There exists a need to promote diversity, equity, and inclusion in mathematics education (Wilson and Franke, 2008). Being cognizant that there are few underrepresented groups that obtain doctoral degrees in mathematical sciences or mathematics education (AMS, 2014; Reys and Dossey, 2008), focused training is needed to prepare doctoral students on diversity issues that may arise in higher education and the means by to address such issues. An advance seminar course or colloquium that would be helpful to mathematics education doctoral students who seek a career position in higher education should be entitled, “Gaining a better perspective of diversity in higher education”. This course would addresses issues related to establishing and sustaining an equitable and inclusive environment in classroom environments and throughout the university. “Climate can be examined through various components…structural diversity (the number of underrepresented students on a campus), the psychological climate (prejudice), and behavioral dimensions (relations among students, an instructors’ pedagogical approach)” (Hurtado, Milem, Clayton-Pedersen, and Allen, 1999, p. x). The climate is often enacted in the hidden curriculum that complements the overt curriculum of the university. Admittedly, diversity courses taught at many universities might address diversity climate issues, however it is not a requirement for a doctorate in mathematics education, and hence most doctoral students in mathematics education never enroll in such courses. Considering that by the year 2044, more than half of the U.S. population will be individuals of color (Colby & Ortman, 2015) and the academy is becoming increasingly diverse, it is imperative that we train educators to work within such diverse contexts. Thus, gaining an understanding of the complexities of diversity, and how to incorporate it into their practice will be vital to mathematics education doctoral students’ success in academia.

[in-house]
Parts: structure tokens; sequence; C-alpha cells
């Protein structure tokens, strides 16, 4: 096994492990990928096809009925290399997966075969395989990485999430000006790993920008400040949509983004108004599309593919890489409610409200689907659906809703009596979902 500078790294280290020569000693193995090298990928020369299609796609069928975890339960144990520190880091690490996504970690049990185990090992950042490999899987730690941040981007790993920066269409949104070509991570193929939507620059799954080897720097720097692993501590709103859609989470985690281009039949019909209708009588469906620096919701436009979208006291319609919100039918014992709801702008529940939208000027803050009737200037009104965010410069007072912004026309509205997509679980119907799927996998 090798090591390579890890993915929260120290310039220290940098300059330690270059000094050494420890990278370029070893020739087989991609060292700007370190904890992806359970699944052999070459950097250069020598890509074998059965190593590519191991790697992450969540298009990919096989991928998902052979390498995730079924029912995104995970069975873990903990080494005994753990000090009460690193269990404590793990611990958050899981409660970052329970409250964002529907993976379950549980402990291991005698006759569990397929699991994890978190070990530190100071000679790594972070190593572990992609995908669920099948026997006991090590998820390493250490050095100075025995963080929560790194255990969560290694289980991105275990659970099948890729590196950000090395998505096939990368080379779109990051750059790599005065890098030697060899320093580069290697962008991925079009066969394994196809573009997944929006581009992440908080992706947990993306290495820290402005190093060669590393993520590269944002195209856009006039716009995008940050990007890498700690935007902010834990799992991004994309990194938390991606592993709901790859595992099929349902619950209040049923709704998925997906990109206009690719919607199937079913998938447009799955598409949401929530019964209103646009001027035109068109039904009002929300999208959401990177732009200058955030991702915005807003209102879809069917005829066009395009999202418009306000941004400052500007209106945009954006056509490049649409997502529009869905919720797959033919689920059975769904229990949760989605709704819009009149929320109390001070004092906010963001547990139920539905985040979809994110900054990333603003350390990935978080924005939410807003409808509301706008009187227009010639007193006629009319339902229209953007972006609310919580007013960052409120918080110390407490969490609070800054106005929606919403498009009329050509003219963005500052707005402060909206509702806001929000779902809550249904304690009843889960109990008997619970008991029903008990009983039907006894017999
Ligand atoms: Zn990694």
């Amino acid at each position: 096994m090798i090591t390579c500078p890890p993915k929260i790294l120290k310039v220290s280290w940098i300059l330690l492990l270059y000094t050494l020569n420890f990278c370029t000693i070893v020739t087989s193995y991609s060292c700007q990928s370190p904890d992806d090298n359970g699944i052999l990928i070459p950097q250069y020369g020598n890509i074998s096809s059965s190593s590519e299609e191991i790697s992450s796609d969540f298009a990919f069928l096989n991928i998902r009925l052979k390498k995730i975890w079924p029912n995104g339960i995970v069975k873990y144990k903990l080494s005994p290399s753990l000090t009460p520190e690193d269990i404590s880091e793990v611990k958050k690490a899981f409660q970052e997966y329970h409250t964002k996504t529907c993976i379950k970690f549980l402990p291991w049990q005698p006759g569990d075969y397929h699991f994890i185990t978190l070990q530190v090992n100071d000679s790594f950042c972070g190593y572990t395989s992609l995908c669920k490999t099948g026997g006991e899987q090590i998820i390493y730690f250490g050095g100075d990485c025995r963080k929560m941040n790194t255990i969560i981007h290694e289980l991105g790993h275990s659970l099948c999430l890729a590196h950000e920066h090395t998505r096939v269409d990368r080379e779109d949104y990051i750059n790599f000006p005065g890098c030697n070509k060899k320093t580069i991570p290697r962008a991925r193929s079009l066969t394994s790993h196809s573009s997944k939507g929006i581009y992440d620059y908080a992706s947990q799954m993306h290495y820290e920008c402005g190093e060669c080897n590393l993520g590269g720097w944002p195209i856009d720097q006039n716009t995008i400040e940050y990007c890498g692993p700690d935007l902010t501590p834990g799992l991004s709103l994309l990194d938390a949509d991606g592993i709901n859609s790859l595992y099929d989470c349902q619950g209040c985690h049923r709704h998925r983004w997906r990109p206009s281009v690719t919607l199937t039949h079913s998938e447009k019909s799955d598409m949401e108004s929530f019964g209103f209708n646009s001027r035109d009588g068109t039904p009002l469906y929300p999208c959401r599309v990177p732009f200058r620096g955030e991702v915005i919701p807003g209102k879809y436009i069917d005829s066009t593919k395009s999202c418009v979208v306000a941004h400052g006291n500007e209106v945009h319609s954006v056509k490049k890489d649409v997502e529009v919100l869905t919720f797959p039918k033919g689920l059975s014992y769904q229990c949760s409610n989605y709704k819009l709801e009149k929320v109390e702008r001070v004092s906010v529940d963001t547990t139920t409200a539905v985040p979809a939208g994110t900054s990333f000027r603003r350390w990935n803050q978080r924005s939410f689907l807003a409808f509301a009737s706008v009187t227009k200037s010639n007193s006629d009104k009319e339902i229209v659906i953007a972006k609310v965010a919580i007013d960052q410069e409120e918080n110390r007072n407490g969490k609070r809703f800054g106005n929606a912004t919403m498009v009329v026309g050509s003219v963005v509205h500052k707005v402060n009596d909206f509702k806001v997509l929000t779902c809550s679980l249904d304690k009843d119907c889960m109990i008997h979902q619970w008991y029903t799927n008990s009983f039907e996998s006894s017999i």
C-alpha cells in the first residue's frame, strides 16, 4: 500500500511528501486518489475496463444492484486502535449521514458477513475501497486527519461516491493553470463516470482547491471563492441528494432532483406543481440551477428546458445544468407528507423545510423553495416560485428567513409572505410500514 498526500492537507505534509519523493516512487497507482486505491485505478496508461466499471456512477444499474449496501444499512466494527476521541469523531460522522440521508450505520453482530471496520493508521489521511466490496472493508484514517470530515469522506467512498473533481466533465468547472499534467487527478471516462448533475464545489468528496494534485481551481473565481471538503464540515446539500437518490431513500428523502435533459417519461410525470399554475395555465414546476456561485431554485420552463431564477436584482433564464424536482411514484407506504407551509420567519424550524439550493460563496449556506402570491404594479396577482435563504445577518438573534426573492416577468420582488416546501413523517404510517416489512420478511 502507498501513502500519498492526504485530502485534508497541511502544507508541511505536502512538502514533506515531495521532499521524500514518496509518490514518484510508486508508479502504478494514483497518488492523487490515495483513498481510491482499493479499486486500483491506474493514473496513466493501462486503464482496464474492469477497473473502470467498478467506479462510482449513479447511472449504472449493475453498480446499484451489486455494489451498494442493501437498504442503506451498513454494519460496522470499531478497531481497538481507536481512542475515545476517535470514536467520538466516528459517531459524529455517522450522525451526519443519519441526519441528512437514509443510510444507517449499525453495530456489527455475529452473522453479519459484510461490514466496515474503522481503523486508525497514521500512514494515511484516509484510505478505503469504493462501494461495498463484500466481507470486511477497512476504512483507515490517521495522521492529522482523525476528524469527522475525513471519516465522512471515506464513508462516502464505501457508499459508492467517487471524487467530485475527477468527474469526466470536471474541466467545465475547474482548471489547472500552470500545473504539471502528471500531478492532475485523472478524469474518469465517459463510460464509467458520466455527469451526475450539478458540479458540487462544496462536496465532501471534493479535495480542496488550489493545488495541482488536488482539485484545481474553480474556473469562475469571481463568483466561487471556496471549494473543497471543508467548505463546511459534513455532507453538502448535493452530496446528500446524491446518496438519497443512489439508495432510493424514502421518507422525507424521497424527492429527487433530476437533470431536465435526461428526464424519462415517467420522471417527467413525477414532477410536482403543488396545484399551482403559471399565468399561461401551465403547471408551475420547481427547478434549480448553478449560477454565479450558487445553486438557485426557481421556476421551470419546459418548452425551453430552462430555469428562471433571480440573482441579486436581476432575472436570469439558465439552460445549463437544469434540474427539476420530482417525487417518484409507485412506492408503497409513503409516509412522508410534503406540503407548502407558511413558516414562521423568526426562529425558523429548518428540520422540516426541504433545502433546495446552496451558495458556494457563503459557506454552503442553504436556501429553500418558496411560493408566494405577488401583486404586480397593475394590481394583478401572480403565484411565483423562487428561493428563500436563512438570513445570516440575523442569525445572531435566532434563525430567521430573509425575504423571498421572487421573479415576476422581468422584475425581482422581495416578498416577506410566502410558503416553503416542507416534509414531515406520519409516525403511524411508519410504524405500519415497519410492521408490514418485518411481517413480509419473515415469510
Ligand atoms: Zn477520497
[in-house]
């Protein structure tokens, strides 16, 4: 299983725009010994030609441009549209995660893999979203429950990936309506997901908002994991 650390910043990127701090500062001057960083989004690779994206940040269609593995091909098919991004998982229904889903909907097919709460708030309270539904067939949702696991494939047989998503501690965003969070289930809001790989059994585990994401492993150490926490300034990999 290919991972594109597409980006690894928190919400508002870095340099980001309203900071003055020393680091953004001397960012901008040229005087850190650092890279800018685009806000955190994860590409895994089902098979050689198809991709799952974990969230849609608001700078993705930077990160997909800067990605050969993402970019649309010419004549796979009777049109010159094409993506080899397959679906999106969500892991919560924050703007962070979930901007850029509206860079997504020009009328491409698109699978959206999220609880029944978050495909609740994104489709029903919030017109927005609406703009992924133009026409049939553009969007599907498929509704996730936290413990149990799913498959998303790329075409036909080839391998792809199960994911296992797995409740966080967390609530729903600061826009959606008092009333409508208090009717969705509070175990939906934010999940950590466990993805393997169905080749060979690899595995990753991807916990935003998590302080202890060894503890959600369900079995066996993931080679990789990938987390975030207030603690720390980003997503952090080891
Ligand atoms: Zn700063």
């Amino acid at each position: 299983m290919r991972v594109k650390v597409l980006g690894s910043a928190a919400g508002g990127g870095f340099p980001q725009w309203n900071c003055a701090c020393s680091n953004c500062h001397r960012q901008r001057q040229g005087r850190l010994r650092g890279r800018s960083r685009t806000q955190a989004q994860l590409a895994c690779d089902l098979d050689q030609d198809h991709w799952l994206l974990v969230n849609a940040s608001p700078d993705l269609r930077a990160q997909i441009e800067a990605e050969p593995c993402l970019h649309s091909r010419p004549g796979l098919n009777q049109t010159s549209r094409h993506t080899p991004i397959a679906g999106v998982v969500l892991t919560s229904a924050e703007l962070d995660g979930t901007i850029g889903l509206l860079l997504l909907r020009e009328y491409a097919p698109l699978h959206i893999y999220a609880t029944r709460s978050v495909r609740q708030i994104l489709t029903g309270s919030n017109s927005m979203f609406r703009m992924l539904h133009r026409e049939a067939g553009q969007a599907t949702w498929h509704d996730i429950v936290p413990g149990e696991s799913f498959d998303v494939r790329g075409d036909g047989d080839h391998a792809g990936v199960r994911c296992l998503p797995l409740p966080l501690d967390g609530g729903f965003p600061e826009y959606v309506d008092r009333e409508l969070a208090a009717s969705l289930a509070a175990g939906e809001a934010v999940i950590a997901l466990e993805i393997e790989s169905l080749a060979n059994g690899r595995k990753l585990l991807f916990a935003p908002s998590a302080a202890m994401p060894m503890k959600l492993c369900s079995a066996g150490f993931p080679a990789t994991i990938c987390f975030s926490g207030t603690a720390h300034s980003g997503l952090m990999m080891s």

Therefore, we propose that an advance seminar course or colloquium in mathematics education be dedicated to the teaching of diversity, equity, and inclusion in higher education: We will first discuss the content that should be covered, and subsequently describe how the training should be organized. By first shedding light on what ought to be learned, faculty members can strategically incorporate pedagogical strategies to promote the learning of the desired content.
Sears, Ruthmae and Lane, Tonisha B.
"Integrating Diversity Training into Doctoral Programs
in Mathematics Education,"
Transformations: Vol. 1
, Article 4.
Available at: http://nsuworks.nova.edu/transformations/vol1/iss1/4